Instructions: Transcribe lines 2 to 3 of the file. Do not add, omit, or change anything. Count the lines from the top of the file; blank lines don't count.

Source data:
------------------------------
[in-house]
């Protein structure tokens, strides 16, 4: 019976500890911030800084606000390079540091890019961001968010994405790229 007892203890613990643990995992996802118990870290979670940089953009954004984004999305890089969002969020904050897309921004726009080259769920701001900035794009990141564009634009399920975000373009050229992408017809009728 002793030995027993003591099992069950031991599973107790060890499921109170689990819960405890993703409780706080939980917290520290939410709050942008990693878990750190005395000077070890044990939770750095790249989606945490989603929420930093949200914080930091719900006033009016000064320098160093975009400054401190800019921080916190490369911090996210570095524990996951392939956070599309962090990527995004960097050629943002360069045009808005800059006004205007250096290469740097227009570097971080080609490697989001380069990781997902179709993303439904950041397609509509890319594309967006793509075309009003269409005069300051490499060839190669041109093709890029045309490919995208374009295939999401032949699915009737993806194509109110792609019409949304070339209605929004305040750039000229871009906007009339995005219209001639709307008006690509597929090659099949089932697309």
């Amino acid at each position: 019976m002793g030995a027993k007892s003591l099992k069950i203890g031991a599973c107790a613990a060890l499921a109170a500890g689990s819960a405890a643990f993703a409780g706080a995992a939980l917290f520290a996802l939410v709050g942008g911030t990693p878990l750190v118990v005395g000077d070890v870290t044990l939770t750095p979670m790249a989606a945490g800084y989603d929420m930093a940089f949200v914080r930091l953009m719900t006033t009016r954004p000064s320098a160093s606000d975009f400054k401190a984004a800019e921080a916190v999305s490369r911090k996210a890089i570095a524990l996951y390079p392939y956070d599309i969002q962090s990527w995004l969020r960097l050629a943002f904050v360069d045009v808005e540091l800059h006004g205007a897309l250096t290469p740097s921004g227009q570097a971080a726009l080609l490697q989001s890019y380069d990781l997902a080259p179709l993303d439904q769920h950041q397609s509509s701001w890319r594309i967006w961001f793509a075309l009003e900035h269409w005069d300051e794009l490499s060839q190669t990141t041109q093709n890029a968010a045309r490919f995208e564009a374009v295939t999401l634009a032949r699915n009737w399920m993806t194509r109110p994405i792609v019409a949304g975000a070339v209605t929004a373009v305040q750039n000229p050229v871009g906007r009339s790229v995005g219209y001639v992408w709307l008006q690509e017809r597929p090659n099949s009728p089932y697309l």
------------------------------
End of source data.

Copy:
């Protein structure tokens, strides 16, 4: 019976500890911030800084606000390079540091890019961001968010994405790229 007892203890613990643990995992996802118990870290979670940089953009954004984004999305890089969002969020904050897309921004726009080259769920701001900035794009990141564009634009399920975000373009050229992408017809009728 002793030995027993003591099992069950031991599973107790060890499921109170689990819960405890993703409780706080939980917290520290939410709050942008990693878990750190005395000077070890044990939770750095790249989606945490989603929420930093949200914080930091719900006033009016000064320098160093975009400054401190800019921080916190490369911090996210570095524990996951392939956070599309962090990527995004960097050629943002360069045009808005800059006004205007250096290469740097227009570097971080080609490697989001380069990781997902179709993303439904950041397609509509890319594309967006793509075309009003269409005069300051490499060839190669041109093709890029045309490919995208374009295939999401032949699915009737993806194509109110792609019409949304070339209605929004305040750039000229871009906007009339995005219209001639709307008006690509597929090659099949089932697309």
């Amino acid at each position: 019976m002793g030995a027993k007892s003591l099992k069950i203890g031991a599973c107790a613990a060890l499921a109170a500890g689990s819960a405890a643990f993703a409780g706080a995992a939980l917290f520290a996802l939410v709050g942008g911030t990693p878990l750190v118990v005395g000077d070890v870290t044990l939770t750095p979670m790249a989606a945490g800084y989603d929420m930093a940089f949200v914080r930091l953009m719900t006033t009016r954004p000064s320098a160093s606000d975009f400054k401190a984004a800019e921080a916190v999305s490369r911090k996210a890089i570095a524990l996951y390079p392939y956070d599309i969002q962090s990527w995004l969020r960097l050629a943002f904050v360069d045009v808005e540091l800059h006004g205007a897309l250096t290469p740097s921004g227009q570097a971080a726009l080609l490697q989001s890019y380069d990781l997902a080259p179709l993303d439904q769920h950041q397609s509509s701001w890319r594309i967006w961001f793509a075309l009003e900035h269409w005069d300051e794009l490499s060839q190669t990141t041109q093709n890029a968010a045309r490919f995208e564009a374009v295939t999401l634009a032949r699915n009737w399920m993806t194509r109110p994405i792609v019409a949304g975000a070339v209605t929004a373009v305040q750039n000229p050229v871009g906007r009339s790229v995005g219209y001639v992408w709307l008006q690509e017809r597929p090659n099949s009728p089932y697309l």